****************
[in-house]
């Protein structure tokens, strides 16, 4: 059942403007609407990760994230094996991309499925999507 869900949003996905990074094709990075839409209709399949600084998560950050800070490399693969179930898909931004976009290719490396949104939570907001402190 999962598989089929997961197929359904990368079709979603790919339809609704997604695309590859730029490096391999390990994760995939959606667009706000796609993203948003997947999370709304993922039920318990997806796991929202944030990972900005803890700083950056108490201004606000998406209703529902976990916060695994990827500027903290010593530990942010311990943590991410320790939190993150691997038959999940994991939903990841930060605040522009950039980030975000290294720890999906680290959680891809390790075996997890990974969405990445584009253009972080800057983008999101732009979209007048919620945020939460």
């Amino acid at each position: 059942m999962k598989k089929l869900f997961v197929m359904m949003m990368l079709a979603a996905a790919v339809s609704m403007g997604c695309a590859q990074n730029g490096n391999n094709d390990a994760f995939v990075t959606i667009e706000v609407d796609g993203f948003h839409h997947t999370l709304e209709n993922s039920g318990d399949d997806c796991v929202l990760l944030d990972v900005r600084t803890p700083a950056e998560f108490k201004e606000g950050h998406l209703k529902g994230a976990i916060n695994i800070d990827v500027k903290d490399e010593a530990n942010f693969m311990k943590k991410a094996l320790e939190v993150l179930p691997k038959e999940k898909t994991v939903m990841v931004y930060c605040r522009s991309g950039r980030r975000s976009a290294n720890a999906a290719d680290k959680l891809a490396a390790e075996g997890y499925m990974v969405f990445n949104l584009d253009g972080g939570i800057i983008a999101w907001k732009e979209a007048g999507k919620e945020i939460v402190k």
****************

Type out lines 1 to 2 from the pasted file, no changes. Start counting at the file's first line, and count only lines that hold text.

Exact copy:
[in-house]
């Protein structure tokens, strides 16, 4: 059942403007609407990760994230094996991309499925999507 869900949003996905990074094709990075839409209709399949600084998560950050800070490399693969179930898909931004976009290719490396949104939570907001402190 999962598989089929997961197929359904990368079709979603790919339809609704997604695309590859730029490096391999390990994760995939959606667009706000796609993203948003997947999370709304993922039920318990997806796991929202944030990972900005803890700083950056108490201004606000998406209703529902976990916060695994990827500027903290010593530990942010311990943590991410320790939190993150691997038959999940994991939903990841930060605040522009950039980030975000290294720890999906680290959680891809390790075996997890990974969405990445584009253009972080800057983008999101732009979209007048919620945020939460």